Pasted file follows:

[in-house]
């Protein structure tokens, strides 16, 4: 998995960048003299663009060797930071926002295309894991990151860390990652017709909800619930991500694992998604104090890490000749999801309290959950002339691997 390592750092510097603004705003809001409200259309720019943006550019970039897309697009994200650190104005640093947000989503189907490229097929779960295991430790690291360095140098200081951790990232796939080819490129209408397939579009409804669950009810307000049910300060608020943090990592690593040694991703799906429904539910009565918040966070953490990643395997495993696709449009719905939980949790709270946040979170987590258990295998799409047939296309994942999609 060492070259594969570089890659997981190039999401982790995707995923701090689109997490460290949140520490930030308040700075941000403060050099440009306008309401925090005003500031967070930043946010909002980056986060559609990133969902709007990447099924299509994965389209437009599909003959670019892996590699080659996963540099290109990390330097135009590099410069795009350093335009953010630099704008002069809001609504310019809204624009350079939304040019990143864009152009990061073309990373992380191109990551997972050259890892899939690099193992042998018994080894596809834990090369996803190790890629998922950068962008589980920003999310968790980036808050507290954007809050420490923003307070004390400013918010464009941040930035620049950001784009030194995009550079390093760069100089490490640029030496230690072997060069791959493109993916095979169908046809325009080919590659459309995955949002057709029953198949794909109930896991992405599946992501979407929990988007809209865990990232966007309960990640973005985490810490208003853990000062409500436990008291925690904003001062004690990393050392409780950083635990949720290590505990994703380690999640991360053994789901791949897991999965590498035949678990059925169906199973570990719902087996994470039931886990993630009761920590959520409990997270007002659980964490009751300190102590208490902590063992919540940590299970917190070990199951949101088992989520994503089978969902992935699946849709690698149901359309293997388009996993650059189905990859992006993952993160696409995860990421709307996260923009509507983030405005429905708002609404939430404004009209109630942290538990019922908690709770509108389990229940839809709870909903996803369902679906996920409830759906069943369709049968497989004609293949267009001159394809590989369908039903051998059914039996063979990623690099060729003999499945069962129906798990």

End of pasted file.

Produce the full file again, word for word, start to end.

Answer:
[in-house]
């Protein structure tokens, strides 16, 4: 998995960048003299663009060797930071926002295309894991990151860390990652017709909800619930991500694992998604104090890490000749999801309290959950002339691997 390592750092510097603004705003809001409200259309720019943006550019970039897309697009994200650190104005640093947000989503189907490229097929779960295991430790690291360095140098200081951790990232796939080819490129209408397939579009409804669950009810307000049910300060608020943090990592690593040694991703799906429904539910009565918040966070953490990643395997495993696709449009719905939980949790709270946040979170987590258990295998799409047939296309994942999609 060492070259594969570089890659997981190039999401982790995707995923701090689109997490460290949140520490930030308040700075941000403060050099440009306008309401925090005003500031967070930043946010909002980056986060559609990133969902709007990447099924299509994965389209437009599909003959670019892996590699080659996963540099290109990390330097135009590099410069795009350093335009953010630099704008002069809001609504310019809204624009350079939304040019990143864009152009990061073309990373992380191109990551997972050259890892899939690099193992042998018994080894596809834990090369996803190790890629998922950068962008589980920003999310968790980036808050507290954007809050420490923003307070004390400013918010464009941040930035620049950001784009030194995009550079390093760069100089490490640029030496230690072997060069791959493109993916095979169908046809325009080919590659459309995955949002057709029953198949794909109930896991992405599946992501979407929990988007809209865990990232966007309960990640973005985490810490208003853990000062409500436990008291925690904003001062004690990393050392409780950083635990949720290590505990994703380690999640991360053994789901791949897991999965590498035949678990059925169906199973570990719902087996994470039931886990993630009761920590959520409990997270007002659980964490009751300190102590208490902590063992919540940590299970917190070990199951949101088992989520994503089978969902992935699946849709690698149901359309293997388009996993650059189905990859992006993952993160696409995860990421709307996260923009509507983030405005429905708002609404939430404004009209109630942290538990019922908690709770509108389990229940839809709870909903996803369902679906996920409830759906069943369709049968497989004609293949267009001159394809590989369908039903051998059914039996063979990623690099060729003999499945069962129906798990």